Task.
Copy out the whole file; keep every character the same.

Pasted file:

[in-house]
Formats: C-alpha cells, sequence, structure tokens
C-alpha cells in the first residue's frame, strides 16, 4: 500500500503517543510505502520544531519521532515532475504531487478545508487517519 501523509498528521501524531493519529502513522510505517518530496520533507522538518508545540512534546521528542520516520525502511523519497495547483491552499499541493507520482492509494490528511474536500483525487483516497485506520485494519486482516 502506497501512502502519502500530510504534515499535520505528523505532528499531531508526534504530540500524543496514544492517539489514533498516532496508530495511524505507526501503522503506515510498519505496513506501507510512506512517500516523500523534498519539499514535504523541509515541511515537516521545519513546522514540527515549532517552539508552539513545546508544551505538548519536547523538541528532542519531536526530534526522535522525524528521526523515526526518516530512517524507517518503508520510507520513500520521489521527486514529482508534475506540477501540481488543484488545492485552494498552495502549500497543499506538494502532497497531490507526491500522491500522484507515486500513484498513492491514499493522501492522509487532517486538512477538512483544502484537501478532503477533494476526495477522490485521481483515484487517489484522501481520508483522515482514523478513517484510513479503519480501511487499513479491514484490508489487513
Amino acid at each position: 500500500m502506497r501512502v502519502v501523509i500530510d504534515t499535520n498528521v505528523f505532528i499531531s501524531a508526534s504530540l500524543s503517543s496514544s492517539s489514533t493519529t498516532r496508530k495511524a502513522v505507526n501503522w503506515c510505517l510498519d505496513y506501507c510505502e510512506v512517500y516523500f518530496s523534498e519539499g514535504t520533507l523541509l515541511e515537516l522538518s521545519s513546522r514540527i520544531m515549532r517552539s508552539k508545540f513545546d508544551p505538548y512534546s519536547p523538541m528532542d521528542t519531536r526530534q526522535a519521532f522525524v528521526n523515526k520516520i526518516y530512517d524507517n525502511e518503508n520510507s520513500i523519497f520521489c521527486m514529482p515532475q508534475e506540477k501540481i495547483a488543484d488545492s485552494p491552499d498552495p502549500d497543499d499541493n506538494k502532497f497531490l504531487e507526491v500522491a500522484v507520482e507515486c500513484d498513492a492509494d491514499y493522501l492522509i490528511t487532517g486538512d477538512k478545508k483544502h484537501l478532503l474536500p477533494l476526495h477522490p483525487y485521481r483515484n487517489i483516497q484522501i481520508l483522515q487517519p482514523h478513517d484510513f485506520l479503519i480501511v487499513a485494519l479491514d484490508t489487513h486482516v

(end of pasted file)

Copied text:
[in-house]
Formats: C-alpha cells, sequence, structure tokens
C-alpha cells in the first residue's frame, strides 16, 4: 500500500503517543510505502520544531519521532515532475504531487478545508487517519 501523509498528521501524531493519529502513522510505517518530496520533507522538518508545540512534546521528542520516520525502511523519497495547483491552499499541493507520482492509494490528511474536500483525487483516497485506520485494519486482516 502506497501512502502519502500530510504534515499535520505528523505532528499531531508526534504530540500524543496514544492517539489514533498516532496508530495511524505507526501503522503506515510498519505496513506501507510512506512517500516523500523534498519539499514535504523541509515541511515537516521545519513546522514540527515549532517552539508552539513545546508544551505538548519536547523538541528532542519531536526530534526522535522525524528521526523515526526518516530512517524507517518503508520510507520513500520521489521527486514529482508534475506540477501540481488543484488545492485552494498552495502549500497543499506538494502532497497531490507526491500522491500522484507515486500513484498513492491514499493522501492522509487532517486538512477538512483544502484537501478532503477533494476526495477522490485521481483515484487517489484522501481520508483522515482514523478513517484510513479503519480501511487499513479491514484490508489487513
Amino acid at each position: 500500500m502506497r501512502v502519502v501523509i500530510d504534515t499535520n498528521v505528523f505532528i499531531s501524531a508526534s504530540l500524543s503517543s496514544s492517539s489514533t493519529t498516532r496508530k495511524a502513522v505507526n501503522w503506515c510505517l510498519d505496513y506501507c510505502e510512506v512517500y516523500f518530496s523534498e519539499g514535504t520533507l523541509l515541511e515537516l522538518s521545519s513546522r514540527i520544531m515549532r517552539s508552539k508545540f513545546d508544551p505538548y512534546s519536547p523538541m528532542d521528542t519531536r526530534q526522535a519521532f522525524v528521526n523515526k520516520i526518516y530512517d524507517n525502511e518503508n520510507s520513500i523519497f520521489c521527486m514529482p515532475q508534475e506540477k501540481i495547483a488543484d488545492s485552494p491552499d498552495p502549500d497543499d499541493n506538494k502532497f497531490l504531487e507526491v500522491a500522484v507520482e507515486c500513484d498513492a492509494d491514499y493522501l492522509i490528511t487532517g486538512d477538512k478545508k483544502h484537501l478532503l474536500p477533494l476526495h477522490p483525487y485521481r483515484n487517489i483516497q484522501i481520508l483522515q487517519p482514523h478513517d484510513f485506520l479503519i480501511v487499513a485494519l479491514d484490508t489487513h486482516v